A History of the County of Wiltshire: Volume 3. Originally published by Victoria County History, London, 1956.
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47. THE PRIORY OF CORSHAM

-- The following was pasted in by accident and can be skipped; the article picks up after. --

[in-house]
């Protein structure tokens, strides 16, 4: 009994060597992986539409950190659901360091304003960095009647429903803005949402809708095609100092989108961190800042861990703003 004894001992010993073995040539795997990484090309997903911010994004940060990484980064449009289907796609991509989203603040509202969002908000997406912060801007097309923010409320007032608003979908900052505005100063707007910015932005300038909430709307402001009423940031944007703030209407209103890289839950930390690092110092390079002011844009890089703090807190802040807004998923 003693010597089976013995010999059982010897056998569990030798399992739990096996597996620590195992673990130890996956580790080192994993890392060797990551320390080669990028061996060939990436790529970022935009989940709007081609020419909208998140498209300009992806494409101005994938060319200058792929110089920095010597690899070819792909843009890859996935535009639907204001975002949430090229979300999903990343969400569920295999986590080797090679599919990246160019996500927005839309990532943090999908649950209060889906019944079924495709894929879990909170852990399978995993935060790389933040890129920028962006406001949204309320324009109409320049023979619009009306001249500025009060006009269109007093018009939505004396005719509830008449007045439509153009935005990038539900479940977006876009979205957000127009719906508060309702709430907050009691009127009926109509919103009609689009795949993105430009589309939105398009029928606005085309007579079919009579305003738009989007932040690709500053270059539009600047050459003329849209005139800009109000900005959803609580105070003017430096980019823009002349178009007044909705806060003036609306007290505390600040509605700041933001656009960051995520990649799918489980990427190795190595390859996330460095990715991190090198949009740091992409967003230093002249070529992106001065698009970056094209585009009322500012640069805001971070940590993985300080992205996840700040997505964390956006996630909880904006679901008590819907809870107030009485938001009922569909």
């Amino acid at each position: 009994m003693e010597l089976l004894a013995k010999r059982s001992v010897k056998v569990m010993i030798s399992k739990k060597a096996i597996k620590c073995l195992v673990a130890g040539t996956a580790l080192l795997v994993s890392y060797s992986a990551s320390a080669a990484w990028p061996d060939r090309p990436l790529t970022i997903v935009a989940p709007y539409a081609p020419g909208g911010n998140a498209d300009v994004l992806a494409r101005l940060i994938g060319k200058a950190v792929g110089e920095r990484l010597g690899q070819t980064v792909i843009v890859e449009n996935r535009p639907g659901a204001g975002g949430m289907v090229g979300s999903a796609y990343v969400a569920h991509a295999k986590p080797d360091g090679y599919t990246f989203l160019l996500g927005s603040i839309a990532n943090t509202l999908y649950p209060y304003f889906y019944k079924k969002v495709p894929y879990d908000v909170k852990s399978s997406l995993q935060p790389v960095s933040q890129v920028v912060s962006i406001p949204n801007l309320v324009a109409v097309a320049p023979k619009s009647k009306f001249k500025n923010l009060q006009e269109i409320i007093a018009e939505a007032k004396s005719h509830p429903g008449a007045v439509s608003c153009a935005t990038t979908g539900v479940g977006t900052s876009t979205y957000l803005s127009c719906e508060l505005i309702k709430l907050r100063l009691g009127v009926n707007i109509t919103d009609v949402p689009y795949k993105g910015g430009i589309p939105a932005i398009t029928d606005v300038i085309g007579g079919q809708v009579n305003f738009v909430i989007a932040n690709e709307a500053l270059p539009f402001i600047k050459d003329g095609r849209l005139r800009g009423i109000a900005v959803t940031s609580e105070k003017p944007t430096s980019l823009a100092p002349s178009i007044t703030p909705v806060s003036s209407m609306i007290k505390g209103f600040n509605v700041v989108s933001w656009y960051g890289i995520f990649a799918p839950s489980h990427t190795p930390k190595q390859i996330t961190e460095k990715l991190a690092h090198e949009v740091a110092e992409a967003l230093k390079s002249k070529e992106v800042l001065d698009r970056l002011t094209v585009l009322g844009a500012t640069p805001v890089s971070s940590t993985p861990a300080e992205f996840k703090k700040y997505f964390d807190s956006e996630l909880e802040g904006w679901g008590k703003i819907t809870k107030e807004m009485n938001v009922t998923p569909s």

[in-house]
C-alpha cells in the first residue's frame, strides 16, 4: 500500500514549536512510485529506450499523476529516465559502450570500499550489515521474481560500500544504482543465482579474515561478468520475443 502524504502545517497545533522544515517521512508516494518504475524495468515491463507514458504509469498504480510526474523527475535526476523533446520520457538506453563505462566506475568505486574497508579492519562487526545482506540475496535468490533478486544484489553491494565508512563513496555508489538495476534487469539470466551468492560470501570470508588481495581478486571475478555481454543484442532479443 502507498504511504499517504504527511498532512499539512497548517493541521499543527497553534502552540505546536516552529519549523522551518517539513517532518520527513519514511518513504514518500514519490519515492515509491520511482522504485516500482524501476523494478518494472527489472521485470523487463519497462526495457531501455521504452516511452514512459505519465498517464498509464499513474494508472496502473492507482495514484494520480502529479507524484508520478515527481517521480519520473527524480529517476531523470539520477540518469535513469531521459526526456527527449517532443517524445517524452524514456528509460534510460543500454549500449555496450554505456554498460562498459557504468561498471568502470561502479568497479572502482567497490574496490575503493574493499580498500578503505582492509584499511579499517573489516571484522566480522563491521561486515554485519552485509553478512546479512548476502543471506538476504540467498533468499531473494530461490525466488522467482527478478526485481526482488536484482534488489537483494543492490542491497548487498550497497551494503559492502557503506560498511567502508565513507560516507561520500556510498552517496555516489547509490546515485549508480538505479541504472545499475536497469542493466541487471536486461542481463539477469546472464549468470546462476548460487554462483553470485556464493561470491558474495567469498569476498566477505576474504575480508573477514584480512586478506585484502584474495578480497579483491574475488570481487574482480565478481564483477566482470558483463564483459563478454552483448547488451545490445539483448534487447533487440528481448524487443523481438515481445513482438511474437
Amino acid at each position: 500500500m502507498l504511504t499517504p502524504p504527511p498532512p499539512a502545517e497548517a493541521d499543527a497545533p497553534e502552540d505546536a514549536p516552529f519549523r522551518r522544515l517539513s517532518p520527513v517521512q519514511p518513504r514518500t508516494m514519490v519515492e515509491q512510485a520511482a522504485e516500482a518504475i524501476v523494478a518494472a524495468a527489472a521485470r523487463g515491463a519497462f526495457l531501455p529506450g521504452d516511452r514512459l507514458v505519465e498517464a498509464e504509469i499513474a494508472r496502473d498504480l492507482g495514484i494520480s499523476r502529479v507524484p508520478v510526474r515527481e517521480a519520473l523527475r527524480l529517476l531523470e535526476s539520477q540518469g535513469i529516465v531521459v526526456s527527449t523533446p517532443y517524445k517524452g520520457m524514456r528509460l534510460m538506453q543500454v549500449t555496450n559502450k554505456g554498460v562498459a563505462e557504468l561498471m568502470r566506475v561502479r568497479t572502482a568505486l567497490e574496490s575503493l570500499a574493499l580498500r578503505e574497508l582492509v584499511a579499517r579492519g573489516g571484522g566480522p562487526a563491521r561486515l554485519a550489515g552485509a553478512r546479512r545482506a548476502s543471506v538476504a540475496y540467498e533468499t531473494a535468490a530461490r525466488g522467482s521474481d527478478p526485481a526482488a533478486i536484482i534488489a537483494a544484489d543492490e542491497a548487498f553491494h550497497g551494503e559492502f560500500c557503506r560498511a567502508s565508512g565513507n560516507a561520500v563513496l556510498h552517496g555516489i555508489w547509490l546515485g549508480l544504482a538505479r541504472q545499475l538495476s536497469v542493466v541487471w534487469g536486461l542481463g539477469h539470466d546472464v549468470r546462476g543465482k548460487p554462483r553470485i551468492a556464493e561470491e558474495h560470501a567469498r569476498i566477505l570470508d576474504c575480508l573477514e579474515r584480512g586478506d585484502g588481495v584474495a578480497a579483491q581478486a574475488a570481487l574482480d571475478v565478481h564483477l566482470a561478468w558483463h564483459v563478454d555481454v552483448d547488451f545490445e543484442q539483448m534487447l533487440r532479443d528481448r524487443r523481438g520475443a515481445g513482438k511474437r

A charter by which the church of Corsham was given to the abbey of Marmoutier-les-Tours (Indre-et-Loire) in the time of Henry I was confirmed in 1336. (fn. 1) During the 13th century the abbey had a cell at Corsham, for a prior was mentioned though not named in 1201, (fn. 2) and in 1237 the monks of Marmoutier were allowed to have 16 oxen, 5 cows, and 1 bull in the royal pastures there. (fn. 3) A writing of Richard, Earl of Cornwall, who lived from 1227 to 1272, was witnessed by Sir Gilbert, then Prior of Corsham. (fn. 4) However, by 1294, when the alien priories were taken into the king's hands, Corsham had ceased to be a priory. Lands there, with stock and farm implements valued at £11 15s. 8d., were restored to the Prior of Tickford (Bucks.), (fn. 5) and there was apparently no dwelling-place for monks at Corsham. From this date the Cluniac Prior of Tickford, which was a cell of Marmoutier, (fn. 6) administered the abbey's possessions in Corsham until the end of the 14th century, except when they were in the king's hands. Like other property of alien religious, the church was held for a time by Queen Joan, and it was ultimately given by Henry VI to King's College, Cambridge. (fn. 7)